Above: Milan “Slim” Knezevich died last month at the age of 94. He had been a Cal Sailing Club member for at least 50 years, and was very active right up through his late 80s. Right: Hanging by a thread . . . or at least by 5/8" yacht braid.
masthead, I made the mistake of looking down . . . yikes! Instead of the usual expanse of cockpit and deck, there was this little toy boat at the bottom of what could have been Jack’s giant beanstalk. My objective was the masthead wind vane. Those little tabs that serve as apparent wind angle reference points had been way out of alignment since early last season, and it was finally time to straighten them out. I took the appropriate screwdriver out of my pocket with my right hand, reached up to the screw that would loosen the arms holding those little red tabs, and that’s where the process came to a screeching halt. No way was I going to let go with the left hand. And it was a two-hand job. No way was I even going to loosen my death-grip on the mast with that left hand. Suddenly I was whipped six feet to starboard, and it was all I could do to Page 164 •
• August, 2006
to rig a second halyard as a safety. All you have to do is take up slack as I go up.” “What’s the matter, Lee, you don’t trust my halyards?” “Um, no offense, Max, but your halyards are like, kind of old.” “Yes, I see they’ve been around the block a few times,” said our guest as he climbed aboard, easily outdoing Lee in the bad joke banter department.
keep from dropping the screwdriver as I clutched the mast with the right hand too.
ax, are you like, aboard?” It was Lee Helm, five stories below me, and she had just stepped onto the rail of my boat. “Up here!” I shouted down. “And be careful down there!” “Sorry,” she said. “I was just wondering how come all your hatches are open with no one around.” “Well, if you stand still I’ll be down in a minute,” I said as I put the screwdriver away and started down. Down was harder than up, because it wasn’t always easy to find the next loop of this 'ladder' made entirely from strips of webbing. “Finally getting around to like, fixing that Windex?” “Yup. Had to do it sooner or later. But now I see the problem with these mast ladders. Once you get to the top, you can’t do anything because you have to hold on for dear life.” “For sure,” she said. “I like a climbing harness with a 3:1 purchase.” “I don’t think I could hoist myself on a 3:1,” I said. “Maybe those ascender gizmos would work better.” “Do you at least have like, a chair?” she said. “I’ll go up if you’ll turn the crank.” This was the best offer I'd had all day, so I did what needed to be done. My neighbor usually leaves his dock box unlocked, and I happened to know that it contained, among other useful equipment like a swaging tool and a hot knife, a very serviceable bosun’s chair. A few minutes later Lee was rigging herself up for the ride to the masthead. “Going up the mast?” asked an older gentleman who was walking down the dock. He had a noticeable limp, and I thought he looked a little familiar but I wasn’t sure where I'd seen him. “No, drowning worms,” answered Lee. But no one got the joke — she had to explain that “no, drowning worms” is what you say when you are sitting next to the water with your fishing pole out, your line in the water, a box of bait and tackle by your side, and someone walks over and says “fishing?”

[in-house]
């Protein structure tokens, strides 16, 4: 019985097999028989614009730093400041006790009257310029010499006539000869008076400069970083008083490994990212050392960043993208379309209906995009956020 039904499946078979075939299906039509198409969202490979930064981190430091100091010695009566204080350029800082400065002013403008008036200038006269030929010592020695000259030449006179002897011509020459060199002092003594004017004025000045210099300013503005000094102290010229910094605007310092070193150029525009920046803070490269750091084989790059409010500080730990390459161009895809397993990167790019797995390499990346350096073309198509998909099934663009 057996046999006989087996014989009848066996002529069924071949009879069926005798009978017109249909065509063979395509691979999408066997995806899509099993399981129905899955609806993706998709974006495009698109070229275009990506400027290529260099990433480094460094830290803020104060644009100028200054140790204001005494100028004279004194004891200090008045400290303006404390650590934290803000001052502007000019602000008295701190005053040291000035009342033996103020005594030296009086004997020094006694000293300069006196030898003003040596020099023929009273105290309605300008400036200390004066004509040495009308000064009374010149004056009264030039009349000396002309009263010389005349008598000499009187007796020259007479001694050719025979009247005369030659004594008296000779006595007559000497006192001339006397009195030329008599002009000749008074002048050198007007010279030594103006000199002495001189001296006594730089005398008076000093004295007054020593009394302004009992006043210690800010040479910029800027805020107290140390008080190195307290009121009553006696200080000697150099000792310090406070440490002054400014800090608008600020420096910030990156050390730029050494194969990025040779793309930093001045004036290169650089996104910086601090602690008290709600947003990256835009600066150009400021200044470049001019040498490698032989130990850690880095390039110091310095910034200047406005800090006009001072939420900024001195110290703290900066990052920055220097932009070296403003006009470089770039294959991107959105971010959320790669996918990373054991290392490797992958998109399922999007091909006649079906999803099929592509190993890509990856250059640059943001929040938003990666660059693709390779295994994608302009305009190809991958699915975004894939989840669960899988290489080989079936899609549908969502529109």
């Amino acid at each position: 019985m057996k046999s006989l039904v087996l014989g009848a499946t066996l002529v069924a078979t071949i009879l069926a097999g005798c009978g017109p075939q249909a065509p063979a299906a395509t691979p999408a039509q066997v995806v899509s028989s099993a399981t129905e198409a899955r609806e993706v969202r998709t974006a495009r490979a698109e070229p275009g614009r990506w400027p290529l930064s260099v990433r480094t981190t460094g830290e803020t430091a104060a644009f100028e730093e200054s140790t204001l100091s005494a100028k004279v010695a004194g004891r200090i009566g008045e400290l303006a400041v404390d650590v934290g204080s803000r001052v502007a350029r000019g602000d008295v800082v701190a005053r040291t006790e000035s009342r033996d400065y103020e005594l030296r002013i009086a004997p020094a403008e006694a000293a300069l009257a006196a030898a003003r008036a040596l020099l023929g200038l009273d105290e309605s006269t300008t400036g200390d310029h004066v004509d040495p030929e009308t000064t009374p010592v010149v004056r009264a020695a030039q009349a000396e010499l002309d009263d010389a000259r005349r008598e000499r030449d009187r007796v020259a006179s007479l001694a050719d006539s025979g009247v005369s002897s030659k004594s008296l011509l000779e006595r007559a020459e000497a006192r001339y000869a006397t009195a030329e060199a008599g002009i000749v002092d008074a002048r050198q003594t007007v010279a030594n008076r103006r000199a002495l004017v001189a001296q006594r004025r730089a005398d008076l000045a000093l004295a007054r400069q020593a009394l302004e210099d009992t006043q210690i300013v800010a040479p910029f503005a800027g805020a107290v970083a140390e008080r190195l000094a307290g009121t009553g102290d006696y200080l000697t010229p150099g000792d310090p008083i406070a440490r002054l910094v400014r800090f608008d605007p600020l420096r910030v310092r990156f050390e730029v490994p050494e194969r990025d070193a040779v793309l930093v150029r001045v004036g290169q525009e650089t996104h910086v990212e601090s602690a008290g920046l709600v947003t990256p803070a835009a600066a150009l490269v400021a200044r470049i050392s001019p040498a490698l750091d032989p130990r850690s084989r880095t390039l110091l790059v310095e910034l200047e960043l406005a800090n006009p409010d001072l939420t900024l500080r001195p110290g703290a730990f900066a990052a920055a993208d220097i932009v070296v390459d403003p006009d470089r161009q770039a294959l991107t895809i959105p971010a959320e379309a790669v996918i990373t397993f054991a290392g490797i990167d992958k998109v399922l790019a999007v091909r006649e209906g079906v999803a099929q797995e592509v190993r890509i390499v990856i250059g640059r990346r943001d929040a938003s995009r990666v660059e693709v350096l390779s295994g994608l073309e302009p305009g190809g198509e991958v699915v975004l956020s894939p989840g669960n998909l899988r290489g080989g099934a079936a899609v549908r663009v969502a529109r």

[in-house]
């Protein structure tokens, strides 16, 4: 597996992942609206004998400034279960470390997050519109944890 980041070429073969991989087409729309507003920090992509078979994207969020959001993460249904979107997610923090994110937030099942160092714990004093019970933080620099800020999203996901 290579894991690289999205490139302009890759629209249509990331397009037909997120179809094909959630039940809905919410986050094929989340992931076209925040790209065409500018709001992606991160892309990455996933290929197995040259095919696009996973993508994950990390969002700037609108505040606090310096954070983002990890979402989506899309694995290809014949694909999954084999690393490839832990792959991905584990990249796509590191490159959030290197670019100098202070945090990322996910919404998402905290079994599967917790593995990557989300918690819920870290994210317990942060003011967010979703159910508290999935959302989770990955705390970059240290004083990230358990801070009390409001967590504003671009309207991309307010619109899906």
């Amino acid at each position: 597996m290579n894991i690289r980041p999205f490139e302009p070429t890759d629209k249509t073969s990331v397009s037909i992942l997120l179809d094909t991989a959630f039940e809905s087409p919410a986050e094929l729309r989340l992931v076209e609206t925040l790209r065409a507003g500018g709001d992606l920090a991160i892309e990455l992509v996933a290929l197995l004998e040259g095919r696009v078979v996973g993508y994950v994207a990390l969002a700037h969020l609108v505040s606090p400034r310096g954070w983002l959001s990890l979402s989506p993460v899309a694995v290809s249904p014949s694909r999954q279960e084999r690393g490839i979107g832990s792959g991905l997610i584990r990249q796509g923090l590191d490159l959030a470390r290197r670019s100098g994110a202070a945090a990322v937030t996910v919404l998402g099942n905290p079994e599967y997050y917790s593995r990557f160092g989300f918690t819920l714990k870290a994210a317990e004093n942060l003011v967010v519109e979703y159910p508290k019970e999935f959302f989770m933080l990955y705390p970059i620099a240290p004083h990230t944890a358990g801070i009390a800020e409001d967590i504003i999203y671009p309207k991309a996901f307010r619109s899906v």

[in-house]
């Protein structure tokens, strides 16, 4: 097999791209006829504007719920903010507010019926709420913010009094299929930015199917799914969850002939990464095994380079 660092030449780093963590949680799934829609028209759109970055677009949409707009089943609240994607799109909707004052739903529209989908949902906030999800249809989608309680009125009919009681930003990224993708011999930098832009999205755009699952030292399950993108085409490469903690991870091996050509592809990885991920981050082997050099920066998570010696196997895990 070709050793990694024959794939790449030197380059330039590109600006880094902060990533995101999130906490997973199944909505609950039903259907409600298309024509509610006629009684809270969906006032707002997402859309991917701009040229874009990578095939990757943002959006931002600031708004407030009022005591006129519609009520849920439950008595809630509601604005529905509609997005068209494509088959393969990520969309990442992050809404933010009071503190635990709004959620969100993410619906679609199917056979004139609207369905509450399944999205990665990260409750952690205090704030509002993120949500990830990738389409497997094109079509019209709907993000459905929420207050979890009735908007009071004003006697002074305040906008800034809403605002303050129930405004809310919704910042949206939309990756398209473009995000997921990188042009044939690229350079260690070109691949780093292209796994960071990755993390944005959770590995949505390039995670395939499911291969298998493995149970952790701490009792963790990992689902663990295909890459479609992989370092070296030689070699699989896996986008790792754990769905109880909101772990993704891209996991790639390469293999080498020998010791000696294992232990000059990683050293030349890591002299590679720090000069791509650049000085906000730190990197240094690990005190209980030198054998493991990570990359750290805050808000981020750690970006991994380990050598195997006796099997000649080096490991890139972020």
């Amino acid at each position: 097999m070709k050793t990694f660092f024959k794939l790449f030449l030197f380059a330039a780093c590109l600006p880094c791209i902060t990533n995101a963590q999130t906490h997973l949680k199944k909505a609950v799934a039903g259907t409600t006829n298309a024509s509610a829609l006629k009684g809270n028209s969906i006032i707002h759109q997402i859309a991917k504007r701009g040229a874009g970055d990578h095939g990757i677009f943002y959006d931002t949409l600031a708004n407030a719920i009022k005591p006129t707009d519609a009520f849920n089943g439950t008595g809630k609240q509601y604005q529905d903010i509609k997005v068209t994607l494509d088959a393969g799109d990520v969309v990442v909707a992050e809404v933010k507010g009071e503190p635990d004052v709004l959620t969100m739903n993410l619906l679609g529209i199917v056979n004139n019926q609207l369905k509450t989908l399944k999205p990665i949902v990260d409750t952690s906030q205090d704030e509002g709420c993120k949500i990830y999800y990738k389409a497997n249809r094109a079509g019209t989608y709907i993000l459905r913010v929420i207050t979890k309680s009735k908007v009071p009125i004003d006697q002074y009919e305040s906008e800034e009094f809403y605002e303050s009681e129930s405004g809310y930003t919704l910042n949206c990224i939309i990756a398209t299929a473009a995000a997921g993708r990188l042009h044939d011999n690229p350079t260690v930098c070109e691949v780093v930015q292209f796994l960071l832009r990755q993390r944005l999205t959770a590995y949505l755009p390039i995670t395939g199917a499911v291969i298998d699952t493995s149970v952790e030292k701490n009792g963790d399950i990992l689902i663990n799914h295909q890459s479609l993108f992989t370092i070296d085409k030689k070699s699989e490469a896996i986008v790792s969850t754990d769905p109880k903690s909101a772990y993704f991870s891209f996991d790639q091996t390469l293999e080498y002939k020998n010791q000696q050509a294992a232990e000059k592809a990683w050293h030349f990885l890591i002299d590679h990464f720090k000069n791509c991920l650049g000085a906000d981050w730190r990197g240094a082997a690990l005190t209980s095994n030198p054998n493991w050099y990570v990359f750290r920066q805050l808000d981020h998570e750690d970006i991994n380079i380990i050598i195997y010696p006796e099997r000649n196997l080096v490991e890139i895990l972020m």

aving cleared that up, Lee asked if the man would serve as an assistant. “Okay,” he said cheerfully. “I’ll tail, but I’m not gonan crank any winches.” “No problem,” she said, “We’re going
ee finished tying the jib halyard to the chair, taking some pains to make a bowline with a long tail rather than just snap the shackle to the bosun’s chair’s lifting ring. She did the same with the spinnaker halyard that would serve as her backup. “This eliminates three possible failure
never imagined that my boat would look so small from the top of my mast. It was easy enough to go up — this newfangled 'mast ladder' that I had run up the mainsail track made it as easy as climbing up a steep flight of stairs. As easy, that is, as climbing a steep flight of stairs can be for a sailor of my displacement and waterline. But when I had climbed high enough to reach the
The August 2006 issue of the West's premier sailing and marine magazine.